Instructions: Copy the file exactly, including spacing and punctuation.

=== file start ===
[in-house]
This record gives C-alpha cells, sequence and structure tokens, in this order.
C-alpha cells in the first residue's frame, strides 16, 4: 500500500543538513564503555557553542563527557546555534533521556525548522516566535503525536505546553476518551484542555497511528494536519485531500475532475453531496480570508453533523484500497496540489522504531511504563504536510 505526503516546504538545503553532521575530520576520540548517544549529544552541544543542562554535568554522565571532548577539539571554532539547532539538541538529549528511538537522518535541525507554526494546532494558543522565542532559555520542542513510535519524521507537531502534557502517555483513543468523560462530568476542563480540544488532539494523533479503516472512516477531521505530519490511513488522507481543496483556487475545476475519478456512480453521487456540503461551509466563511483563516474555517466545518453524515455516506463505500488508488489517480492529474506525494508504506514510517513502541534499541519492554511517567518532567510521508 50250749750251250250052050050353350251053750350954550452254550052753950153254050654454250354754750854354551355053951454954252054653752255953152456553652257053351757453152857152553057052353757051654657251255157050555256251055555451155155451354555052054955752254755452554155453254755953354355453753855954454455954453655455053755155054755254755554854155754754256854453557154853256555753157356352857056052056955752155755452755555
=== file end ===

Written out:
[in-house]
This record gives C-alpha cells, sequence and structure tokens, in this order.
C-alpha cells in the first residue's frame, strides 16, 4: 500500500543538513564503555557553542563527557546555534533521556525548522516566535503525536505546553476518551484542555497511528494536519485531500475532475453531496480570508453533523484500497496540489522504531511504563504536510 505526503516546504538545503553532521575530520576520540548517544549529544552541544543542562554535568554522565571532548577539539571554532539547532539538541538529549528511538537522518535541525507554526494546532494558543522565542532559555520542542513510535519524521507537531502534557502517555483513543468523560462530568476542563480540544488532539494523533479503516472512516477531521505530519490511513488522507481543496483556487475545476475519478456512480453521487456540503461551509466563511483563516474555517466545518453524515455516506463505500488508488489517480492529474506525494508504506514510517513502541534499541519492554511517567518532567510521508 50250749750251250250052050050353350251053750350954550452254550052753950153254050654454250354754750854354551355053951454954252054653752255953152456553652257053351757453152857152553057052353757051654657251255157050555256251055555451155155451354555052054955752254755452554155453254755953354355453753855954454455954453655455053755155054755254755554854155754754256854453557154853256555753157356352857056052056955752155755452755555